Don Randi's son Justin Randi now runs day-to-day operations at the club, and last month threw a much deserved concert/party to celebrate the club's 40th anniversary. So many L.A. jazz clubs have come and gone--Shelly's Manne Hole, Donte's, Le Café, Bon Appetit, La Ve Lee--but the "Spud" still remains.
Of the recent 40th Anniversary Concert, Russell says that "it was a thrill," and that "first of all, upon entering the venue, I encountered a who's-who of Los Angeles musicians, some whom I hadn't seen in years. The event had the feeling of a class reunion where you got to catch up with long lost friends."
The back corner bar of the Baked Potato is a gathering place for local musicians on their way to and from other gigs, as well as just to check each other out. Russell noted the same vibe at the anniversary concert, saying, " Throughout the day the music was infused with a spirit of joy and comradeship. It speaks to the affection and respect everyone has for the Baked Potato and one another."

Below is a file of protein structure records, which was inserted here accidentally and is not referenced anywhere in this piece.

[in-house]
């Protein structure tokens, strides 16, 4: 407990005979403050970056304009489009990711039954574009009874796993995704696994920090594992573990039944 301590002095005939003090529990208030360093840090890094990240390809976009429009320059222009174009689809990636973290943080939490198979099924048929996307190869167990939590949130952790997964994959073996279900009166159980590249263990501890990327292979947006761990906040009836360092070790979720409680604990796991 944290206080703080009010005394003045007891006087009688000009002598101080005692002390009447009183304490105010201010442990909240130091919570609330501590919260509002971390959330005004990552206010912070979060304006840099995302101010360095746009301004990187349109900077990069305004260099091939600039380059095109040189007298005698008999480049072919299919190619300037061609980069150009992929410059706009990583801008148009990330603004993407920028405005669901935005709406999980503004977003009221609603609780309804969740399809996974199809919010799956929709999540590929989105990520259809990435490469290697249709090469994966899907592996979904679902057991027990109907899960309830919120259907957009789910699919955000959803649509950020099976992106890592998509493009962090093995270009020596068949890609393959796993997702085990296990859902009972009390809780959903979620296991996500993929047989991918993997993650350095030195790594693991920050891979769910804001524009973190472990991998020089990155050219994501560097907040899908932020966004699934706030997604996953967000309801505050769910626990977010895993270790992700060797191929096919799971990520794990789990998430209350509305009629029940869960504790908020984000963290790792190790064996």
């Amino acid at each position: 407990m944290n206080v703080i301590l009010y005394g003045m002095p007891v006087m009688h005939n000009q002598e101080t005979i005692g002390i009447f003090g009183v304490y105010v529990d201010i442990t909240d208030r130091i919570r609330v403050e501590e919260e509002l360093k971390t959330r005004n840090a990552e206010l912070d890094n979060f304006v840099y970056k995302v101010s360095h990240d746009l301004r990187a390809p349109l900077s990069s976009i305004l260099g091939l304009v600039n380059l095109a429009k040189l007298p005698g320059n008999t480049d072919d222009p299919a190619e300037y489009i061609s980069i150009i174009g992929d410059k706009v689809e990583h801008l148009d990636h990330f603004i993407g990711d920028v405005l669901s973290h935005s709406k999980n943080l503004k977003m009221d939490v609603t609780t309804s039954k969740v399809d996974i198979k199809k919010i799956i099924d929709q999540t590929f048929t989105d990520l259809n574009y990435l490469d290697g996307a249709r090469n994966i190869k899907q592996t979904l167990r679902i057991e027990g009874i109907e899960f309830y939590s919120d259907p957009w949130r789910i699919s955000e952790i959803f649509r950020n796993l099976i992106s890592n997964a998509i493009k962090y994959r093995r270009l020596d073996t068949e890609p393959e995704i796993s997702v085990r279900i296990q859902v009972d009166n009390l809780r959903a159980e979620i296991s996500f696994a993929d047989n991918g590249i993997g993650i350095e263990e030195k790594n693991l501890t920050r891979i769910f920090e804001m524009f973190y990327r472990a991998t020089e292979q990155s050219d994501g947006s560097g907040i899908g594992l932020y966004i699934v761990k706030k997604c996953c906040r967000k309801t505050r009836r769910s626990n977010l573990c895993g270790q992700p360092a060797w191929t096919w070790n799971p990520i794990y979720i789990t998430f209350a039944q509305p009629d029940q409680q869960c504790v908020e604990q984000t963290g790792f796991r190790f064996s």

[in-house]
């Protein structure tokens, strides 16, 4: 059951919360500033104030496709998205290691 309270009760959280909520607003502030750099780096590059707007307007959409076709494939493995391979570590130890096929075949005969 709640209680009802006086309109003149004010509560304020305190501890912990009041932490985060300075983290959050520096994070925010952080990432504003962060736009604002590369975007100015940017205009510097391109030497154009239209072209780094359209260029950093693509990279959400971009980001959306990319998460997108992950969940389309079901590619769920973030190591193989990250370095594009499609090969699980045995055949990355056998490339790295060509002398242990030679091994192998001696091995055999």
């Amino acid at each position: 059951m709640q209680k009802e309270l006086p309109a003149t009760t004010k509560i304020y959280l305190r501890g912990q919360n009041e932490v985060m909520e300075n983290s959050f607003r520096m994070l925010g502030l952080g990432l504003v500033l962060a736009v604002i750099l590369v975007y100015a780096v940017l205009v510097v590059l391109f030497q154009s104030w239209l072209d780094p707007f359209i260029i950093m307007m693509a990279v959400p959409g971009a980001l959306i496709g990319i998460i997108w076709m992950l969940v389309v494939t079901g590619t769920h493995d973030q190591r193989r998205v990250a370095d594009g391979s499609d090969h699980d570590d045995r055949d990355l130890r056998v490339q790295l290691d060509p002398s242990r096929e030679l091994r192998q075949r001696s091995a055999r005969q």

Alan Pasqua was also a part of the anniversary concert, as a member of the Tony Williams Lifetime (of which he was a member) tribute group featuring Allan Holdsworth. Commenting on the intimacy of the club, Alan says that as the Potato "is one of the tiniest venues" he's ever played, "the audience is right on top of you. I like that… they are part of the musical experience."
Other keyboardists performing at the 40th Anniversary concert were Steve Weingart (with Lukather), Mathieson, Patrice Rushen, and Ed Roth (with Chili Peppers drummer Chad Smith).
It's so nice to know that a club that lets us musicians stretch without any pressure has lasted so long, and can celebrate four decades of business. Ferrante may sum it up best by saying, "Hats off to Don and Justin Randi and the entire staff for making this a place where musicians and music lovers can hang out together in such an intimate and informal setting."
So I suggest that when you're in North Hollywood, save room in your stomach for a giant baked potato, and room in your soul for some smokin' music!